Autonomy in Language Learning: Stories of Practices
Stories of Practices brings together many different teachers' stories about their engagement with learner (and teacher) autonomy in many different places over many years. In this volume, each of the 14 story chapters is composed of the story of one teacher (the storywriter) and the response of two readers (the reader responders) to that teacher’s evolving engagement with learner autonomy. More
Stories of Practices brings together many different teachers' stories about their engagement with learner (and teacher) autonomy in many different places over many years. It stands out from other books on learner autonomy in the special way that the story chapters are structured. In this volume, each of the 14 story chapters is composed of the story of one teacher (the storywriter) and the responses of two readers (the reader responders) to that teacher’s evolving engagement with learner autonomy. A story chapter starts with the storywriter’s initial story of their engagement with learner autonomy. This Part 1 story is followed by reflections from two reader responders who draw out questions and issues from the storywriter’s starting narrative. The storywriter then continues with their Part 2 narrative, addressing points raised by the reader responders and focusing towards specific learner autonomy practices. Finally, each story chapter closes with second responses from the same two reader responders, this time focused towards pedagogic, ideological, and/or research issues that the storywriter’s continuing story highlights for them. In all, then, the story chapters are co-created from six different perspectives and they have a resolutely multivocalic and dialogic quality about them.
Stories of Practices also brings together a remarkable range of contributors working in the learner autonomy field across many different geographical and institutional contexts (Asia, Europe, the Gulf States, Latin America, North America, and Oceania). Some of the writers are already well known in the field, others are relatively new, and this helps create a lively dynamic within each chapter, as well as a rich diversity across the whole book. The story chapters are divided into four sections. The first four chapters are devoted to primary/secondary/high school education. The second section focuses on tertiary education and has three chapters, as does the next section dealing with self-access. The final section, made up of four chapters, is devoted to teacher education. This is followed by a final ‘trialogic’ chapter by Felicity Kjisik, Mike Nix and Stephan Breidbach who take extended turns to explore the different connections and contradictions that they see in the grounded exploration and theorization of learner (and teacher) autonomy that Stories of Practices embodies.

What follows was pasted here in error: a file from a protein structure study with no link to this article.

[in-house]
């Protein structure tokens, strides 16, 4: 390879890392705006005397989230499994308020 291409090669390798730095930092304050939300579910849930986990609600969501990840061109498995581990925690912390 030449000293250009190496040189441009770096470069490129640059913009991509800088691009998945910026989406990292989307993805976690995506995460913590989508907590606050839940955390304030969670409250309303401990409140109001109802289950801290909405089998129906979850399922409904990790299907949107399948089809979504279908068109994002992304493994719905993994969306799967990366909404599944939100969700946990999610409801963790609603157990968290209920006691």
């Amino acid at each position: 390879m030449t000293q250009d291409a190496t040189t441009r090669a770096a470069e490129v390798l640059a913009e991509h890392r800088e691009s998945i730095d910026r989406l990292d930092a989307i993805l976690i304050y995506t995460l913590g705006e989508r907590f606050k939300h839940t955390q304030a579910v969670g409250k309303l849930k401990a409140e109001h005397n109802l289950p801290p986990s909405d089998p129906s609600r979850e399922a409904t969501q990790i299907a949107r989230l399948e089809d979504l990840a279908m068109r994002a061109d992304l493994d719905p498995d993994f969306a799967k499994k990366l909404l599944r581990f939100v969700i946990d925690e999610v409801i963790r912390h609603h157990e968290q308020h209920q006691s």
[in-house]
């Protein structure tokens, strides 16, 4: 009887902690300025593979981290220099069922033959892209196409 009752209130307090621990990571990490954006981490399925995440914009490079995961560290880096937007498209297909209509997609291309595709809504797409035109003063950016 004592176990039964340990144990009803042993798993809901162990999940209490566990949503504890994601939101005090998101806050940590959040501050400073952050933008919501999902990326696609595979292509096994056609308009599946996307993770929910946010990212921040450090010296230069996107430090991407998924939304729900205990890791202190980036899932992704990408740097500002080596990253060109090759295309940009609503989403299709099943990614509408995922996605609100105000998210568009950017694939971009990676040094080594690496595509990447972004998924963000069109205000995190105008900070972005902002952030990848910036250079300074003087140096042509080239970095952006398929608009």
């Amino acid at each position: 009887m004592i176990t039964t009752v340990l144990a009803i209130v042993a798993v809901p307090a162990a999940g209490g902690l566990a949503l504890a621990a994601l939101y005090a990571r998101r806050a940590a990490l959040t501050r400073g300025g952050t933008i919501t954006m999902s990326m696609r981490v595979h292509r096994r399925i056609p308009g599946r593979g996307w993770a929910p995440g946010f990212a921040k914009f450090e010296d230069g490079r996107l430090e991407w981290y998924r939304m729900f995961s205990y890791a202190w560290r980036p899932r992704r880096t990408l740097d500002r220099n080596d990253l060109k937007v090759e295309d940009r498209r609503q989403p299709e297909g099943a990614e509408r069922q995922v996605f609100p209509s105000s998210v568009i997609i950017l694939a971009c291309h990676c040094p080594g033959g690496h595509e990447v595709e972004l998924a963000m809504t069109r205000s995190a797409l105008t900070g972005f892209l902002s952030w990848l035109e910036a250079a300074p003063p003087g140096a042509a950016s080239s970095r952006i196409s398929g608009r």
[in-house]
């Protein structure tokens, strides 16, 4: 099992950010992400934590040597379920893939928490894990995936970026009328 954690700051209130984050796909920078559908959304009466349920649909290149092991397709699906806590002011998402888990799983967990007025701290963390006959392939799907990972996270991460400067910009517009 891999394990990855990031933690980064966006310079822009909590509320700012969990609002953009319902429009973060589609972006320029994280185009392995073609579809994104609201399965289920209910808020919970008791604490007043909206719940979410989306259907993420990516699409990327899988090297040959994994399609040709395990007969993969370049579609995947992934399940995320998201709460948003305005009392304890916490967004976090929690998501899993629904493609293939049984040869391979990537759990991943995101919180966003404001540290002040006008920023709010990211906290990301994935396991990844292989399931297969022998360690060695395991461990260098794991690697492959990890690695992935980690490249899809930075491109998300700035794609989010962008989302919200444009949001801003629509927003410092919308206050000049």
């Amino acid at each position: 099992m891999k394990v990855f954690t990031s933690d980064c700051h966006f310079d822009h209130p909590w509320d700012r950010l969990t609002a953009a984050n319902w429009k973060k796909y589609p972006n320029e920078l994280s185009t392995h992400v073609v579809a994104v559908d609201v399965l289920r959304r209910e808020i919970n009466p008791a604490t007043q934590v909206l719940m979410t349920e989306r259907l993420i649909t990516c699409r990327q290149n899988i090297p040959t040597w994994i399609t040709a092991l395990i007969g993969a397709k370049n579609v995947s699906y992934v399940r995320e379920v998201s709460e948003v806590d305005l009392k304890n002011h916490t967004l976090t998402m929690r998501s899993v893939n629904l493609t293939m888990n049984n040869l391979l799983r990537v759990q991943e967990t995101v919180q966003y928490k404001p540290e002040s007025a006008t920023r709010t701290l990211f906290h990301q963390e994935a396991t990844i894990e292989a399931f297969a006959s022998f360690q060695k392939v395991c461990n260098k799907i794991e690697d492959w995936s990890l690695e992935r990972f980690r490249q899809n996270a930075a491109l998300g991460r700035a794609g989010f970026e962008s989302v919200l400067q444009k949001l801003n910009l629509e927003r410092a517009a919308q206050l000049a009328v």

Edited by Andy Barfield and Natanael Delgado Alvarado
Contributors to this e-book:
Alice Chik (Hong Kong), Androulla Athanasiou (Cyprus), Anna Uhl Chamot (USA), Antoinette Camillerri-Grima (Malta), María del Carmen Reyes Fierro (Mexico), Chika Hayashi (Japan), Christian Ludwig (Germany), Christine Nicolaides (Brazil), Christine O’Leary (UK), David Palfreyman (UAE), Desirée Castillo (Mexico), Diane Malcolm (Bahrain), Felicity Kjisik (Finland), Flávia Vieira (Portugal), Frank Lacey (Denmark), Gary Barkhuizen (New Zealand), Hugh Nicoll (Japan), Irina Minakova (Czech Republic), Isabel Barbosa (Portugal), Jodie Sakaguchi (Australia), Katherine Thornton (Japan), Kuchah Kuchah (Cameroon/UK), Leena Karlsson (Finland), Lucy Cooker (UK), Manuel Jiménez Raya (Spain), Maria Giovanna Tassinari (Germany), María Sara Rodríguez (Uruguay), Martin Lamb (UK), Mehmet Boyno (Turkey), Mike Nix (Japan), Moira Hobbs (New Zealand), Naoko Aoki (Japan), (Peter) Jing Huang (Hong Kong), Peter Voller (Hong Kong), Pornapit Darasawang (Thailand), Richard Smith (UK), Sarah Mercer (Austria), Shu Hua Vivien Kao (Taiwan), Simla Course (Turkey), Stephan Breidbach (Germany), Steve Brown (Japan), Terry Lamb (UK), and Umida Nurjanova (Uzbekistan)